Will Houston reports: Humboldt County accounted for the majority of 51 medical marijuana growers who have chosen to enroll in the North Coast’s mandatory water quality protection program that hopes to serve as a model for California.
As to whether this enrollment number met his expectations, water resource control engineer Kason Grady of the North Coast Regional Water Quality Control Board said there are still several applications to be processed and assured they will have more growers signed up before and after the Monday deadline.
“There are thousands of growers in our region,” Grady said. “I think there is long way to go.”
The end of Monday marks the deadline for medical marijuana growers in the control board’s 10-county district — which stretches from the Oregon border to Santa Rosa — to sign up for the board’s Cannabis Cultivation Waste Discharge Regulatory Program.
Adopted by the water board in August 2015, the program requires medical marijuana growers to comply with state and federal water quality laws pertaining to issues like drainage, road construction, fertilizer storage, water sediment and temperature control, and water diversions.
The program works by placing marijuana grows into tiers that are dependent on the size and qualities of the grow site.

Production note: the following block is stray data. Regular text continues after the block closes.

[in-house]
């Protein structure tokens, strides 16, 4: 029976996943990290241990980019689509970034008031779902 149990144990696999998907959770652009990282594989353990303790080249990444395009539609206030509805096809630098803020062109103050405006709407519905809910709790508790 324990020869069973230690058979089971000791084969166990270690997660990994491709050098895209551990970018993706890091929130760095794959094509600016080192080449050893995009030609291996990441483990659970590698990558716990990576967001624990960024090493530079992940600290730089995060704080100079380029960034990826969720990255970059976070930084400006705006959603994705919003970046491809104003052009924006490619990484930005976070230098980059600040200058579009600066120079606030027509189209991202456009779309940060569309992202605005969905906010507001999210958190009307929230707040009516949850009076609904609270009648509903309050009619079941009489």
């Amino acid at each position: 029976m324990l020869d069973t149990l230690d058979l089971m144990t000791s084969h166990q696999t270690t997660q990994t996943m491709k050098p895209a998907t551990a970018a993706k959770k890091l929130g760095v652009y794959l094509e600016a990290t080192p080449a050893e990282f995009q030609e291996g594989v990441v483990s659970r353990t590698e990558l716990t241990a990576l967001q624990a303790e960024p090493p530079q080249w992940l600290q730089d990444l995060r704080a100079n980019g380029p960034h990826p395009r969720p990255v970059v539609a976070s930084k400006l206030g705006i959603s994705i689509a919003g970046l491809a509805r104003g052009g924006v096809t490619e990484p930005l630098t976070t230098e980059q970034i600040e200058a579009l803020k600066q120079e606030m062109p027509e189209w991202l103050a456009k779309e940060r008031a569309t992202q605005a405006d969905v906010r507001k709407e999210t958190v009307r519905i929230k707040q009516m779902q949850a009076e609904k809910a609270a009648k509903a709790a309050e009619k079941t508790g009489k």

Those at the lowest tier need only comply with standard conditions to be in the water board’s good graces. Those at the highest tier must develop and submit a cleanup and restoration plan for their site within a 45-day period among several other conditions.
Redcrest resident and medical marijuana farmer Sunshine Johnston has a 2,500-square-foot grow that also includes other produce. She enrolled in the program in November and was placed in the lowest tier.
Johnston said her situation is unique compared to other growers she knows of as she is right off a county-maintained road, has no stream crossings, does not use petroleum-based or synthesized fertilizers and grows organically.
“I don’t have any of that expensive stuff to fix,” she said. “I don’t say I have the same challenges as most landowners do.”
Johnston said the “green rush” of growers flowing into Humboldt County and other North Coast areas throughout the years led to several issues like illegally graded roads, poor fertilizer storage, and many other issues that have impacted water quality.Read more here:http://www.times-standard.com/general-news/20160213/humboldt-marijuana-growers-lead-in-water-program-participation
In : Cannabis Regulation